During the first quarter of 2021, the European Space Agency plans to break ground on a test site that will simulate conditions on the moon. Called Luna, the facility will be constructed at the ESA’s European Astronaut Center in Cologne, Germany, and feature a roughly 600 sq m area covered in simulated lunar soil, a module that represents a lunar habitat, and an experimental energy system to power the habitat, explains Aidan Cowley, Ph.D., a system engineer at the Astronaut Center.
The design team for the project includes Hirschmuellerschmidt Architektur GmbH and CSZ Ingenieurconsult GmbH. When completed in 2022, Luna will be used by the ESA and made available to other space agencies and scientific organizations around the world for astronaut training, experiments, and research. There will be no charge to use the facility for scientific purposes, Cowley says, unless an experiment involves any alterations to the site or its systems; such changes would have to be paid for by the testing organization.
The main Luna facility, housing the simulated lunar surface, will be in a stand-alone building roughly 52 m long, 20 m wide, and 13 m tall, located on an open piece of land adjacent to other Astronaut Center buildings, Cowley says. Although details of the design are still being finalized, the main structure will most likely feature steel framing atop a poured concrete foundation, Cowley notes.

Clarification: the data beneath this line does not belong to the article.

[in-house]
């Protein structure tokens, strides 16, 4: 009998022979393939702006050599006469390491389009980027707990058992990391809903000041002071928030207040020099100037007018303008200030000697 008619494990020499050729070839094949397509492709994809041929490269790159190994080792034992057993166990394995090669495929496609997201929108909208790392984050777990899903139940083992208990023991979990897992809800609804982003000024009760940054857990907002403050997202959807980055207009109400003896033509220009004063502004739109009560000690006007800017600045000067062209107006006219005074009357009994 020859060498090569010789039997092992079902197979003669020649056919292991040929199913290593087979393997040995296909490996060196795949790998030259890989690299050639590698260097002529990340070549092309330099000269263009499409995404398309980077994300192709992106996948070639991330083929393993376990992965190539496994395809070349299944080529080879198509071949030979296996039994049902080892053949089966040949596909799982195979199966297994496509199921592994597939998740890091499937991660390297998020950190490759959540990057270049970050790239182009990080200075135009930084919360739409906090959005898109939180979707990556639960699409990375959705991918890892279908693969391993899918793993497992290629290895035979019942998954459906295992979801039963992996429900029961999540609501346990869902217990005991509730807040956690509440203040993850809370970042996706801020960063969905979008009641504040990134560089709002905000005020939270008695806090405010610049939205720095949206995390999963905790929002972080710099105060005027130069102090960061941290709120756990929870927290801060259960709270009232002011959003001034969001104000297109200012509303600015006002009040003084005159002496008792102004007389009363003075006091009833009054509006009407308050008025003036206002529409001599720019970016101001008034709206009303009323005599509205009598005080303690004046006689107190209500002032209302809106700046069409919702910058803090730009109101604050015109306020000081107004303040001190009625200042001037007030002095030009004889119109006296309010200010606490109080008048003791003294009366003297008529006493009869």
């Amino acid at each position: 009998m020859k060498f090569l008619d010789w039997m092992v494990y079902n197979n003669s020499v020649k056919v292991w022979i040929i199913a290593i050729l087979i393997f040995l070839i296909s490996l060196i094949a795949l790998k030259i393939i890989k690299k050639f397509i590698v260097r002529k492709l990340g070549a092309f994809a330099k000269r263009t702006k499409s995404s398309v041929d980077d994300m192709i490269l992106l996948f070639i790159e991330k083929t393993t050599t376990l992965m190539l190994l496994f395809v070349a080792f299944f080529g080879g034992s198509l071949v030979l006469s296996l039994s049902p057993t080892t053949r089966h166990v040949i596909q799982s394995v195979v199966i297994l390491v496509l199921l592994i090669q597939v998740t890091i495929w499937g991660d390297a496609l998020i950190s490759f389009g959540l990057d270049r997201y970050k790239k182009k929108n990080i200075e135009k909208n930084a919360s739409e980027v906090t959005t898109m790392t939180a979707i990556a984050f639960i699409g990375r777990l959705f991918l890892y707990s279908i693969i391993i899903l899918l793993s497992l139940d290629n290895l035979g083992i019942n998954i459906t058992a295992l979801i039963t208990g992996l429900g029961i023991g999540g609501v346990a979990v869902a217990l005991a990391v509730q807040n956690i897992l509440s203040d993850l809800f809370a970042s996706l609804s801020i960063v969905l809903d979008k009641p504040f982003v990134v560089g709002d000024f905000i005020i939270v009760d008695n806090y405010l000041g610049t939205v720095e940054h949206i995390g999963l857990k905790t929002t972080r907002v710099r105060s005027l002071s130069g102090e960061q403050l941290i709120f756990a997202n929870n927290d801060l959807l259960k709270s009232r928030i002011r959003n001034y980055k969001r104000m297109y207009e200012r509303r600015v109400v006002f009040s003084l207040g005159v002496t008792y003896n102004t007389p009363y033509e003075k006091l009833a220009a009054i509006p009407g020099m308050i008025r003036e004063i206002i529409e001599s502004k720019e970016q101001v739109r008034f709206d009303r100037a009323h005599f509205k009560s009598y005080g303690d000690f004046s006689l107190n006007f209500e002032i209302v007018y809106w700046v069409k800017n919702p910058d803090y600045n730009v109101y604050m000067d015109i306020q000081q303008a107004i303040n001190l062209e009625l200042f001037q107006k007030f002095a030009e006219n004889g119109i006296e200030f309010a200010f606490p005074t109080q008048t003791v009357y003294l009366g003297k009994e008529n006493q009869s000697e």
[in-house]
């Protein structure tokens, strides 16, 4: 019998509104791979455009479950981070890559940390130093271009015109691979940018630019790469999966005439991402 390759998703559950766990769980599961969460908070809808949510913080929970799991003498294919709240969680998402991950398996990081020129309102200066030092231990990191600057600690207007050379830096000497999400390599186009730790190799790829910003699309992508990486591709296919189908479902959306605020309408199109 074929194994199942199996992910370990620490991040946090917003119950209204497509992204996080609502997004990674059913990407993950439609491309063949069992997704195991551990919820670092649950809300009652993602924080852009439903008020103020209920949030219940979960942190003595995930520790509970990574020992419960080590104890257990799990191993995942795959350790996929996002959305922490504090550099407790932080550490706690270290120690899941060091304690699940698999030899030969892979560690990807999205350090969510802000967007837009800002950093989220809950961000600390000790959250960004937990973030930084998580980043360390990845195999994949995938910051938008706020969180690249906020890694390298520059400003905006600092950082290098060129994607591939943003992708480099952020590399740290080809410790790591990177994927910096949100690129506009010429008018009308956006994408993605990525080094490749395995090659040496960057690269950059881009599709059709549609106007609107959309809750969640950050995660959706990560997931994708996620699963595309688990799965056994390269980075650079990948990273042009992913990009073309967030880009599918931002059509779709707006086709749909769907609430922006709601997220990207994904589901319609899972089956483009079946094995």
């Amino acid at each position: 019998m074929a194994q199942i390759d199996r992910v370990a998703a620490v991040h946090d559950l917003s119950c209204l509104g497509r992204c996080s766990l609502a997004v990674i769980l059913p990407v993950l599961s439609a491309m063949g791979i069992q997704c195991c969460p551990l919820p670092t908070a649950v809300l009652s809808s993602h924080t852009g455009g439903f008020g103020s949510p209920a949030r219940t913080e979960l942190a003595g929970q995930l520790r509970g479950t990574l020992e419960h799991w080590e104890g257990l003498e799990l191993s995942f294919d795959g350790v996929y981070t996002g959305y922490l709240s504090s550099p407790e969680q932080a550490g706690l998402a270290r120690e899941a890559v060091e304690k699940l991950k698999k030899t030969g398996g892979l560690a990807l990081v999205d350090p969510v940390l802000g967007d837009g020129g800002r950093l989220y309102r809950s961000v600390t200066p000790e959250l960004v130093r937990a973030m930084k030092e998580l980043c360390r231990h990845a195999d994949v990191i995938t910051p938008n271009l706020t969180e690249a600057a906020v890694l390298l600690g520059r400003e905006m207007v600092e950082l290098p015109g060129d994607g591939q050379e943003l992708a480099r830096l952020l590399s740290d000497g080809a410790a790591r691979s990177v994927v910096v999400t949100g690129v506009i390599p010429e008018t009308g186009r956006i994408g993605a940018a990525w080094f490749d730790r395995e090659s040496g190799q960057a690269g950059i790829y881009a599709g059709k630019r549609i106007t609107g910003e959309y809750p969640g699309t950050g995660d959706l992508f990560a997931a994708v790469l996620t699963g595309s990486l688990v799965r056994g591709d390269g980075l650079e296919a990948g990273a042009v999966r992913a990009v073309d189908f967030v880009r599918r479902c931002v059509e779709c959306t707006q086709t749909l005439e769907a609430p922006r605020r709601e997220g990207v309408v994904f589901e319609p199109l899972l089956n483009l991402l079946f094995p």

Measuring approximately 30 by 20 m, the test bed portion will be a large, open hall within the main building, its floor covered by a roughly 1 m deep layer of simulated lunar soil, or regolith. There will also be designated sections of the regolith that are as deep as 3 m to be used for drilling experiments.
The simulated lunar soil will essentially be a fine basalt sand acquired from the nearby and historically volcanic Eifel region. Local quarries will grind the material to the proper size distribution to represent lunar regolith; some or all of the simulated soil might be ground finely enough to represent the ever-
present and troublesome lunar dust that the Apollo astronauts had to contend with. The dust might be restricted to a smaller enclosed space within the main hall, or it might ultimately be used throughout the facility, more accurately reflecting conditions on the moon.
An overhead crane system will be installed within the roof of the test bed hall and could potentially be used to help simulate the moon’s lower gravity, Cowley says. The dynamic lighting system within the hall will be used to simulate both equatorial and polar lunar lighting. Many of the Apollo missions landed near the moon’s equator, where the position of the sun produced relatively small shadowed areas, Cowley explains. But future lunar exploration, especially by robots, is expected to concentrate on the polar regions, where the cameras on mechanical rovers will encounter “really distinct light and dark areas that make it difficult to navigate,” Cowley says.